A few years later, tubeless tires were made standard on all GMC trucks and power-steering was offered as an option on many models. By the end of the 50s, Hydra-Matics transmissions were replaced by Allison Torqmatic 6-Speed transmissions. In the 60s, most vehicles of the GMC brand were powered by new V12 and V6 gasoline engines.

And by 1965, the company replaced torsion bars with coil springs for the suspension and leaf springs returned for the rear. Alternators were also introduced and most of the GMC trucks featured new styling cues and designs that were never seen before. In 1969, E-Series trucks were also replaced by the new C-Series trucks with V6 gas or diesel engines.


GMC 1970s
GMC 1970s

In 1970, the all-new Rallywagon and Vandura were introduced which replaced the Handibus and Handivan, disc front brakes became standard, and new sprint light pickups were announced. Therefore, by 1972 the company reached 4th place among the top light truck manufacturers in the US and by 1979, GMC was in 3rd place in overall truck sales in the US.

The 80s proved to be a successful period as well and the company managed to manufacturer many new trucks with great designs and exceptionally efficient and powerful engines that were in competition with Chevrolet and Cadillac Trucks. Mid of 1988, GMC then introduced the new Sierra full-size pickup trucks that featured vast improvements in all areas and cleaner styling.

In the 90s, GMC trucks made even more significant improvements in their trucks and introduced Electronic Fuel Injection (EFI) to replace traditional carburetors and throttle body injection systems, thus improving overall fuel efficiency of all GMC trucks. In 2012, the company celebrated its 100 years of existence and released a book with the complete timeline of the company.

GMC Automobiles Today

GMC Trucks Today
GMC Trucks Today

Now, GMC exists as one of the best and most famous truck manufacturers of the world and has been renamed from GMC Division of General Motors LLC to simply ‘General Motors Truck Corporation (GMC)’. It is the second-largest North American automaker in the truck division ahead of Pontiac but behind Chevrolet and also offers vehicle financing and insurance.

Interesting News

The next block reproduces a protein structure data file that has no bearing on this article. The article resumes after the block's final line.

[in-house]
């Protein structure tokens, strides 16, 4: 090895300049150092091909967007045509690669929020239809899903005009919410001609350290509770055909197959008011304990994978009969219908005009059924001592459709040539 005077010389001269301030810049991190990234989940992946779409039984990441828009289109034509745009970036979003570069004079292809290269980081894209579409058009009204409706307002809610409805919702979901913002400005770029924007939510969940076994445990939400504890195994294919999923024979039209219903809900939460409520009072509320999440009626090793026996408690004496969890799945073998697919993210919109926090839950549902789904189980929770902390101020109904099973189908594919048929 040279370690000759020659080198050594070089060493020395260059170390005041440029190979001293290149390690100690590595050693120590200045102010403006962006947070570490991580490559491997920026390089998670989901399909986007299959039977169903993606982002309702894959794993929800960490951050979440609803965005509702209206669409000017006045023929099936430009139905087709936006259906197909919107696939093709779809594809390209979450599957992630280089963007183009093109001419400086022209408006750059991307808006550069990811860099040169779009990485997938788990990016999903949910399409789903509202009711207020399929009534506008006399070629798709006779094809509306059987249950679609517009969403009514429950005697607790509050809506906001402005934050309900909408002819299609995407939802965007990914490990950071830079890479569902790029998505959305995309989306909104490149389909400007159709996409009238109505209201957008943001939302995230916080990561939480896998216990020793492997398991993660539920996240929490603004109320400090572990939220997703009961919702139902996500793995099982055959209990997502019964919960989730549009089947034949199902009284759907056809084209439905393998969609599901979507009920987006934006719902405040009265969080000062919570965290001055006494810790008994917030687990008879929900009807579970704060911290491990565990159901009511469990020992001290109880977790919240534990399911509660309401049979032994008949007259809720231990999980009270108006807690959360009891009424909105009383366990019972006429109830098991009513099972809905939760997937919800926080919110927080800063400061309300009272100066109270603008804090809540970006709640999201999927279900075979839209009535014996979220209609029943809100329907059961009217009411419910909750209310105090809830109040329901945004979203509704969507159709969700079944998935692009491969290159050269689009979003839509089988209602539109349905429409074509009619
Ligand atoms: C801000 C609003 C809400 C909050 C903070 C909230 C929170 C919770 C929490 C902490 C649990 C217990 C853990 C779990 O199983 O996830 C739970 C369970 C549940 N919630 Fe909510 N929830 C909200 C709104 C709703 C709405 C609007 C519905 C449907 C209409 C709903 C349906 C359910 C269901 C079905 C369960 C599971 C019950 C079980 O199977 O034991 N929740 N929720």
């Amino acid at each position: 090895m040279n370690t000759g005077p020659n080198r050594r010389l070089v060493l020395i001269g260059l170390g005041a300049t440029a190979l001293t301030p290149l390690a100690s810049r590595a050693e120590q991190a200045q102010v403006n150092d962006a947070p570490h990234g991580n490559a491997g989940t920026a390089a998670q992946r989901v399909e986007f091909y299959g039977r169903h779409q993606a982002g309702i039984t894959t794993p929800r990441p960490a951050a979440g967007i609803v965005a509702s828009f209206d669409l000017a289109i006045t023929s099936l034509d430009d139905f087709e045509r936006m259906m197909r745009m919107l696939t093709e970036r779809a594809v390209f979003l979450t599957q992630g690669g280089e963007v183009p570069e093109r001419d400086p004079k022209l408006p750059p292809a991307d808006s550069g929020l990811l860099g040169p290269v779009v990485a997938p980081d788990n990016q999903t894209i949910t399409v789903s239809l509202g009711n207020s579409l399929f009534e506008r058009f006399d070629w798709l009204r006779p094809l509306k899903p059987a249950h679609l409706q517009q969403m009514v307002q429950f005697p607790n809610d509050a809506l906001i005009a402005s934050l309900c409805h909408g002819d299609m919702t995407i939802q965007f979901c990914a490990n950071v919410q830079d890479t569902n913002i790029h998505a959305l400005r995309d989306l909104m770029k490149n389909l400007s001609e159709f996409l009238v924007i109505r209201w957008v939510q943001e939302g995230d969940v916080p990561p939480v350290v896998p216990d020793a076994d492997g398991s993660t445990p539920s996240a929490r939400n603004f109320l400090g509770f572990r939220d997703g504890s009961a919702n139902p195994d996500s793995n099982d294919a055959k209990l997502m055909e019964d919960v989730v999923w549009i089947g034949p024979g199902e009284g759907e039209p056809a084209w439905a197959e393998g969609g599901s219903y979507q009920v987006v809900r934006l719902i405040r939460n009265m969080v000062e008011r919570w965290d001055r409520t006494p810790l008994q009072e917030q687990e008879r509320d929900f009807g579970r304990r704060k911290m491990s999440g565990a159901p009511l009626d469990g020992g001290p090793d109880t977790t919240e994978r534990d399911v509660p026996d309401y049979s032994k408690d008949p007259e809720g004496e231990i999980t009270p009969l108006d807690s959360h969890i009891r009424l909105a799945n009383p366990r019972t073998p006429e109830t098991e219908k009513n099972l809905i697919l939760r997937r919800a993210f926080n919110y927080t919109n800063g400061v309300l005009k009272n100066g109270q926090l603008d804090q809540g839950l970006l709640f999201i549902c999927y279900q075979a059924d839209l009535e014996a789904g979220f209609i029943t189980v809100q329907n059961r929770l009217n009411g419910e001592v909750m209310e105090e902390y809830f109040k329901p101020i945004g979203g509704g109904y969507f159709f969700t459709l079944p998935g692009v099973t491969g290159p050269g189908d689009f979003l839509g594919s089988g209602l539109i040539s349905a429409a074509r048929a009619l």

If GMC was a stand-alone manufacturer, according to the amount of overall sales it would be the tenth-largest automaker in the US. Additionally, the GMC Sierra in 2011 outsold the famous Toyota Tundra and Nissan Titan with more than 40,000 sales.

List of All Current GMC Car Models


  • 2016 GMC Canyon
  • 2015 GMC Sierra 3500 Denali HD
  • 2015 GMC Sierra 3500 HD
  • 2015 GMC Canyon
  • 2015 GMC Sierra 1500
  • 2015 GMC Sierra 1500 Denali
  • 2015 GMC Sierra 2500 HD
  • 2015 GMC Sierra 2500 Denali HD


  • 2015 GMC Yukon
  • 2015 GMC Yukon Denali
  • 2015 GMC Yukon XL
  • 2015 GMC Yukon XL Denali
  • 2015 GMC Terrain
  • 2015 GMC Terrain Denali
  • 2015 GMC Acadia
  • 2015 GMC Acadia Denali

As you can see from GMC’s background, the company has a good reputation of building commercial and passenger trucks in the US. Do you find any of the trucks interesting? If so, then perhaps it’s time you purchase one! We hope you found everything you needed to know about the GMC emblem, the background of the company and the list of latest models in this article. Let us know in the comments section.


About Liam Houghton

Liam has been an automotive enthusiast probably since birth and grew up restoring classic cars with his dad. He still remembers the exact moment when his dad showed him the inner workings of an engine and learned how it works. Also an avid racing fan, especially when it comes to Formula 1, Liam has contributed a unique blend of insight into both the classic car brands and sports car segments on GCB since joining the team in 2016. Learn more about GCB's Editorial Process.